Intense protests rock Patagonian Chile


Aysen protest groups coalesced under the slogan “Aysen, your problem is my problem.” The government in Santiago received their demands on February 25. They are: accessible health care, increased minimum wage, reinstatement of dismissed public workers, a just pension system, local approval of “mega projects,” accessible university education, regional control of natural resources, empowerment of independent fishermen, subsidies for food, transportation, and fuel purchases, and policies protecting a “regionalized way of life.”

Isolation is at the root of most demands. Mountainous, wet, and non- agricultural Aysen is accessible only by sea or air. Living expenses are high.

Culminating a year of Chile’s most intense popular mobilizations since military rule ended in 1990, residents of Aysen, 1250 miles south of Santiago and 500 miles north of Tierra del Fuego, have been occupying streets and blocking highways. Beginning with independent fishermen on February 12, demonstrators in Aysen, Puerto Aysen, and Coyhaique have faced off against a government widely regarded as a regional bastion of globalized capitalism, one bolstered by ample military and police power.

The pace quickened after February 20 with daily demonstrations of up to 2000 people playing out in large towns. Aysen region’s population is 90,000. Militarized police known as “Carabineros,” flown in from afar, delivered tear gas, buckshot, and rubber bullets. Dozens have been wounded. A standoff February 24 at Ibañez Bridge near Aysen city between 3000 demonstrators and Carabineros lasted eleven hours.

The stage was set during 2011. Early that year social movements in adjourning Magellanes region protested high gas prices and overly centralized government. And students often joined by unionists repeatedly mobilized tens or hundreds of thousands of marchers demanding education for all, electoral system changes, and attention to people, not profits.

Indigenous people (“Mapuche” in Chile) protesting extreme poverty and corporate takeovers of ancestral land ended up in jail, a few of them on hunger strikes.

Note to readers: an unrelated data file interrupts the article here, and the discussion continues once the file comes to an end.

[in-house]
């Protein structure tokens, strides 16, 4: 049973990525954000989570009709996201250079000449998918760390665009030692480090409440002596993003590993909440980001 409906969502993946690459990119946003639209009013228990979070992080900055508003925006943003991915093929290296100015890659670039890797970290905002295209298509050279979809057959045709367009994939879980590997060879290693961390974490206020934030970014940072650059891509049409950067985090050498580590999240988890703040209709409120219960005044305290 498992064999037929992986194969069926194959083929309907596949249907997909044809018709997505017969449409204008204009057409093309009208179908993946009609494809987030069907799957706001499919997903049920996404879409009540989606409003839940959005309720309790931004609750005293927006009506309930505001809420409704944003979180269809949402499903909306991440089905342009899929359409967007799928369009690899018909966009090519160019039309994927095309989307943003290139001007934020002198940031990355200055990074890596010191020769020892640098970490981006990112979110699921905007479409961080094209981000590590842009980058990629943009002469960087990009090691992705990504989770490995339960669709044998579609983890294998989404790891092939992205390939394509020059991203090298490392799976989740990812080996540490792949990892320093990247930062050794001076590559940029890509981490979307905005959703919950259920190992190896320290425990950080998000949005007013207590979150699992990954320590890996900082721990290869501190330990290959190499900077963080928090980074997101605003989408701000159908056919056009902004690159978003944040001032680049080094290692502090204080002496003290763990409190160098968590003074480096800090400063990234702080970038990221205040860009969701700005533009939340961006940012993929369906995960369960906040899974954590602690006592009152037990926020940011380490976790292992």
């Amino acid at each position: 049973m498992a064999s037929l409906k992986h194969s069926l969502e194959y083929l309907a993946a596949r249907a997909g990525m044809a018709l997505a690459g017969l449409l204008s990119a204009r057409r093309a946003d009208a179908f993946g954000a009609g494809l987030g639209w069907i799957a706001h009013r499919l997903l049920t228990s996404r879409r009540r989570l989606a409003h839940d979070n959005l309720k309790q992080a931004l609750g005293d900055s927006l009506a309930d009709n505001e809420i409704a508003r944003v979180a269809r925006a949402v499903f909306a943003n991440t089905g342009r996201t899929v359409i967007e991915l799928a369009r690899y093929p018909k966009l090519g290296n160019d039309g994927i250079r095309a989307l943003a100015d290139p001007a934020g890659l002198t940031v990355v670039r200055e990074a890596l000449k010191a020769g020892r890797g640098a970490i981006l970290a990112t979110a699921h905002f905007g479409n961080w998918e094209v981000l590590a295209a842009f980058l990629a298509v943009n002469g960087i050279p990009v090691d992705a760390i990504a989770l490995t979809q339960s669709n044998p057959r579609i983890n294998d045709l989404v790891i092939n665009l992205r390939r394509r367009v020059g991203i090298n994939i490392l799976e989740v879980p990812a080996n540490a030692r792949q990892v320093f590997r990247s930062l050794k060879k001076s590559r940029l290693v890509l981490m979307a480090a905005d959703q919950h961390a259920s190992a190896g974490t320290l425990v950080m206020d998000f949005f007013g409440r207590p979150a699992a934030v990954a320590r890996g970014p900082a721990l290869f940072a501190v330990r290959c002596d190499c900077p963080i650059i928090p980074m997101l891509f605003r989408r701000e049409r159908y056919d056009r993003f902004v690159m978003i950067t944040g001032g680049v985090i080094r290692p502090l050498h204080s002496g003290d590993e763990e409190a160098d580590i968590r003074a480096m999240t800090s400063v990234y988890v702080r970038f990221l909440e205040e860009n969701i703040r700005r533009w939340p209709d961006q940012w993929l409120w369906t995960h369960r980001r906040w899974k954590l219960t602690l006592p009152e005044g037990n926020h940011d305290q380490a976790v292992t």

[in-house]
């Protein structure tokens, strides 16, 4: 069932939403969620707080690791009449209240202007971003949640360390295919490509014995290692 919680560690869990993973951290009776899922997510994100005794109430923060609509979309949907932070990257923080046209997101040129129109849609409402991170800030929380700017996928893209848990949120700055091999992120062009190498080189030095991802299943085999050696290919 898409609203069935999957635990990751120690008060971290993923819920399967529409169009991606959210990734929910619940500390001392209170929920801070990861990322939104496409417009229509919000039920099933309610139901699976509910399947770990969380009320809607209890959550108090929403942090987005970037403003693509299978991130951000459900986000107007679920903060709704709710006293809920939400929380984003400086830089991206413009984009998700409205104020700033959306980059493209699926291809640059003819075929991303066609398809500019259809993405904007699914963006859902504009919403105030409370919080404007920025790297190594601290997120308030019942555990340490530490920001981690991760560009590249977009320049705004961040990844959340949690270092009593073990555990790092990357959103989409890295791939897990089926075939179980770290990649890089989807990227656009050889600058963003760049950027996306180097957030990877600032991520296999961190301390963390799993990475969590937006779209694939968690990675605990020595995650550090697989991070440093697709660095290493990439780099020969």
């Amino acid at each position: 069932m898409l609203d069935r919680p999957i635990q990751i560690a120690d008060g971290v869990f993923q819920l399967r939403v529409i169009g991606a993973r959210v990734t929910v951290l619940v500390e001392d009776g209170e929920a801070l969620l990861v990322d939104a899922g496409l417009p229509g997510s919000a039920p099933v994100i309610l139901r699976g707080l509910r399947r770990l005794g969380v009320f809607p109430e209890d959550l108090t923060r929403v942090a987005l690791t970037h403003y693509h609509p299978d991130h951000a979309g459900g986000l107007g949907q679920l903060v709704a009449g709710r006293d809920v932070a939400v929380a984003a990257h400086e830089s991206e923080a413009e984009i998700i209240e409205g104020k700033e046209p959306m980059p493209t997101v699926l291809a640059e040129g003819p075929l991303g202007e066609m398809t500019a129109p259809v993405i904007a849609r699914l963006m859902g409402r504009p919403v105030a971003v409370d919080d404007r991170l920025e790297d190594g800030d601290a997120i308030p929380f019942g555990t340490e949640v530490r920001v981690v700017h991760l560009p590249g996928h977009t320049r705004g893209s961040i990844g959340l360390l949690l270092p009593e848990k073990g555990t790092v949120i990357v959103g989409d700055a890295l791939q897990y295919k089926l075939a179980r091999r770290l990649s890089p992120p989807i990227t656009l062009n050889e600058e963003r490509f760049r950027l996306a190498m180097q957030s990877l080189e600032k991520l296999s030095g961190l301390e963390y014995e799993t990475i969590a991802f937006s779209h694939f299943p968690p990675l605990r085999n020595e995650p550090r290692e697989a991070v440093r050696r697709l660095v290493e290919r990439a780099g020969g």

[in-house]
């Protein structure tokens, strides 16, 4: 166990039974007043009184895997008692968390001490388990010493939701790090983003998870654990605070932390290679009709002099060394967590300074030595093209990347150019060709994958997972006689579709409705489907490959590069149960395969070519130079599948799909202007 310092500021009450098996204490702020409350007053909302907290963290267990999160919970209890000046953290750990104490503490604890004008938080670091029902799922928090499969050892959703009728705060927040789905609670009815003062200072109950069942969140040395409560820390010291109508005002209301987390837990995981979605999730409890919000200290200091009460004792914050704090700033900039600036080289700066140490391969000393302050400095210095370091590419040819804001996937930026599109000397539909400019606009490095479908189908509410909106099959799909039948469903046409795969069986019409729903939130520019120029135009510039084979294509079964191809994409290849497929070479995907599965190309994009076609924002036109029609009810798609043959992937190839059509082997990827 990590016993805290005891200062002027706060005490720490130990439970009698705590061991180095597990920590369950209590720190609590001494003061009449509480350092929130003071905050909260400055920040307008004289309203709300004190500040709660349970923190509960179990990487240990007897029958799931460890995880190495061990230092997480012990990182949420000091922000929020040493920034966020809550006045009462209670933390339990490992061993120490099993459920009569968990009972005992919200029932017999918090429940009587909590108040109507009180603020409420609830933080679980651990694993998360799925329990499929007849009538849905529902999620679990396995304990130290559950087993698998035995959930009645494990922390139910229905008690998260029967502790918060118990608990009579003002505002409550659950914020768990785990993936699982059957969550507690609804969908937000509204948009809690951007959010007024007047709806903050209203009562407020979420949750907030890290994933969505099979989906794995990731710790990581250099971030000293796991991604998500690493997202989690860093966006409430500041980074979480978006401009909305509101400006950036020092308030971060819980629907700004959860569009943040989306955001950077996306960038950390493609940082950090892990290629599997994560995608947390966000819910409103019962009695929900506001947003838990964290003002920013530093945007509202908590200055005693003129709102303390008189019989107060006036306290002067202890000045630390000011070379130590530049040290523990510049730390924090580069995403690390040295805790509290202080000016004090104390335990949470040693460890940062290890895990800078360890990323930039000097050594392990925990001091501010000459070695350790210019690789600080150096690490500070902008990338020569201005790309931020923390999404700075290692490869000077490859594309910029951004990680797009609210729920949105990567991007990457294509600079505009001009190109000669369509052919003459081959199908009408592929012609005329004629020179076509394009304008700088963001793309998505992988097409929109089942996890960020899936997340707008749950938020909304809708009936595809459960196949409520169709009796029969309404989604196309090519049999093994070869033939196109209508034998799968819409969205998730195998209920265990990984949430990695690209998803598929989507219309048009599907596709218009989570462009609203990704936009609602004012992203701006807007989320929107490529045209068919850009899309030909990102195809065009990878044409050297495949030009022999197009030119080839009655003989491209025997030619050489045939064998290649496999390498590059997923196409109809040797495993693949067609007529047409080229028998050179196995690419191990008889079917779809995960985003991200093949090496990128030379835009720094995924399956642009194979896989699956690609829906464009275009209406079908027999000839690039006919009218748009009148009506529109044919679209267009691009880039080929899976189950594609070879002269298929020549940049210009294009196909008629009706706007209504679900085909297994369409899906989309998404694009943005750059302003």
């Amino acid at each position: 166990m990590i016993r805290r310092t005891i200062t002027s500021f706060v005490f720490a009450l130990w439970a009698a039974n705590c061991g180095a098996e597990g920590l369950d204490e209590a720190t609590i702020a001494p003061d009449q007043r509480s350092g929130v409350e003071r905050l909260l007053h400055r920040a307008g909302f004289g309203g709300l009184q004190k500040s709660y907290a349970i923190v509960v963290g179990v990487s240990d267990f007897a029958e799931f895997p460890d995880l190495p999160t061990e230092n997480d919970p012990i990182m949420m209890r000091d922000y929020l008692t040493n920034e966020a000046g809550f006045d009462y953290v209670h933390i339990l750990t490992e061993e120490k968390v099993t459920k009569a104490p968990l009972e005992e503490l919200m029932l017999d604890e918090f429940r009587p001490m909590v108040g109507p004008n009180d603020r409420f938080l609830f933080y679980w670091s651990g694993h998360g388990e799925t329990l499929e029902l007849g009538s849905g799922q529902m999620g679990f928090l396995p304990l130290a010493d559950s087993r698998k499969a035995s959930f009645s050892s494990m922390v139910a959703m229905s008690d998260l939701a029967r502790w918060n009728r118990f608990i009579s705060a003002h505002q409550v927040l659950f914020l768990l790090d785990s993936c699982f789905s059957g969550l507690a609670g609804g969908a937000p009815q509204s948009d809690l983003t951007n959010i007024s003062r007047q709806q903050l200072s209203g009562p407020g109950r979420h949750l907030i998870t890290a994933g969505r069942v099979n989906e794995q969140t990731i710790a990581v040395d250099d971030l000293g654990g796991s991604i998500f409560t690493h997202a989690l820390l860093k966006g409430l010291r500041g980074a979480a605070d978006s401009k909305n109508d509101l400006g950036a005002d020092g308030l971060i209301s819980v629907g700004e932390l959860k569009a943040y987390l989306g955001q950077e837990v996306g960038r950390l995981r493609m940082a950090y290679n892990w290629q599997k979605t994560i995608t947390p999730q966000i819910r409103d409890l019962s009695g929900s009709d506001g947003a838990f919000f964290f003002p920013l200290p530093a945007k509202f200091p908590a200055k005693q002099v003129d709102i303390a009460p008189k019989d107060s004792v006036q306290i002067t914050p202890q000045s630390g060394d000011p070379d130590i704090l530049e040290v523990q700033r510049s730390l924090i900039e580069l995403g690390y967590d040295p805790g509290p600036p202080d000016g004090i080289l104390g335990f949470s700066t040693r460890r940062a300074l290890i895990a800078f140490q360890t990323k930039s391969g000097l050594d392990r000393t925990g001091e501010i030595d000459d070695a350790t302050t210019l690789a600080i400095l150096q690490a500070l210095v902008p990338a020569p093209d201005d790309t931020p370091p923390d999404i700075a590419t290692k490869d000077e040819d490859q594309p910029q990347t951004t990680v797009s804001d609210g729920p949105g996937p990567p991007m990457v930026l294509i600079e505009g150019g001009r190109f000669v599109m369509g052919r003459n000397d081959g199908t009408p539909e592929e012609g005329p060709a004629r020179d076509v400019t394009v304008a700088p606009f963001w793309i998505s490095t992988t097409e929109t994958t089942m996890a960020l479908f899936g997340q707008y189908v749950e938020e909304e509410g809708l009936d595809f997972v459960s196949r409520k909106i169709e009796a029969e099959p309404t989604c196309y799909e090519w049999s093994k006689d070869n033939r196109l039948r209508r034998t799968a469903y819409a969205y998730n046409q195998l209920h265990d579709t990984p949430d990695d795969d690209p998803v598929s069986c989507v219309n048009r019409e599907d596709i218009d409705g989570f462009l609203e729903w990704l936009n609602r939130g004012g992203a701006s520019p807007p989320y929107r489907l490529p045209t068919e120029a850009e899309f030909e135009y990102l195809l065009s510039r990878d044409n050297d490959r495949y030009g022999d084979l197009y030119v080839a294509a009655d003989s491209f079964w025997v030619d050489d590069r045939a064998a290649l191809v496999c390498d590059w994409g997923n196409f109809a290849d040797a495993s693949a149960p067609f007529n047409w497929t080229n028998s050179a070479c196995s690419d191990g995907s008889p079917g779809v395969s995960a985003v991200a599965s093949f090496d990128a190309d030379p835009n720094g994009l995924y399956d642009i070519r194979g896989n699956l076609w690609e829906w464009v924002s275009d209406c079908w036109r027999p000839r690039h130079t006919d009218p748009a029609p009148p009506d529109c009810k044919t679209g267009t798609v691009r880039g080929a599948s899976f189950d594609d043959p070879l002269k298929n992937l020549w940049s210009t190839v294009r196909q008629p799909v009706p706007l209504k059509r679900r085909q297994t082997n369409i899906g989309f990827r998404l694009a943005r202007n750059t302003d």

In Aysen, environmentalists and Mapuche protesters last year anticipated the current campaign with broadly supported agitation against eight hydroelectric dams proposed for the region. Swiss, Italian, Spanish, and Chilean corporations are behind a mega-project costing $5 billion for five dams which will flood 15,000 acres of pristine forestland. Cables would route electricity to Santiago and northern copper mines. Only in response to later complaints of high local electricity costs did planners envision mini-generators for Aysen.

Instead of sending certain ministers to Aysen for dialogue, as requested by the protesters, President Sebastián Piñera’s right wing government identified regional Intendant Pilar Cuevas as government negotiator. Local people, Puerto Aysen Mayor Marisol Martinez included, were incensed.

Not only is Cuevas accused of ties to ex-dictator Pinochet, but also her role epitomizes the much-despised centralization of Chilean state power. The Intendant, routinely appointed as top official in under-populated provinces, is responsible to the president making the appointment. Demonstrators also denounced Piñera’s government after Interior Minister Rodrigo Hinzpeter threatened a “state of siege.” He’s the author of a still-pending law aimed at criminalizing peaceful protests.

Labor unions, Mapuche organizations, leftist political organizations, and Amnesty International back the Aysen uprising. AI’s Chilean representative Ana Piquer critiqued the government’s “excessive use of force.” Copper workers union head Cristian Cuevas, visiting in Aysen, announced “a great national movement supporting regional demands in Chile” and “a nationwide outpouring of support for Aysen from labor and human rights organizations.” This last took place on February 27.

On February 22, Communist parliamentary deputy Hugo Gutiérrez visited Teófilo Haro in a Santiago Hospital. Haro, from Aysen, was hospitalized following loss of one eye at the hands of Carabineros. The next day at midnight in Aysen, Gutierrez and Catholic Bishop Luis Infanti de la Mora attempted to mediate between demonstrators and police. On February 24 in Coyhaique, Gutiérrez and Communist Party secretary Juan Catalán lodged a criminal complaint against Intendant Pilar Cuevas and other officials for police violence.

Catalán ran for mayor of Coyhaique recently for the Communist Party of Chile, which this year celebrates its 100 year anniversary.

Aysen Bishop Infanti de la Mora took the government to task in an interview: “This lack of [government] attention is the major violence to the Aysen region.” “Not only are they privatizing our wealth, but also decisions, dignity, and consciences of our people.” 

His diocese operates Coyhaique-based Radio Santa Maria, much lauded for full, accurate reporting on the protests. According to, the station provides “a lesson for colleagues in Santiago.” Reporter Claudia Torres has become “a symbol for alternative radio by directly transmitting what’s happening in Aysen.”

Map: Aysen region, Chile. Wikimedia Commons.



W. T. Whitney Jr.
W. T. Whitney Jr.

W.T. Whitney Jr. is a political journalist whose focus is on Latin America, health care, and anti-racism. A Cuba solidarity activist, he formerly worked as a pediatrician, lives in rural Maine. W.T. Whitney Jr. es un periodista político cuyo enfoque está en América Latina, la atención médica y el antirracismo. Activista solidario con Cuba, anteriormente trabajó como pediatra, vive en la zona rural de Maine.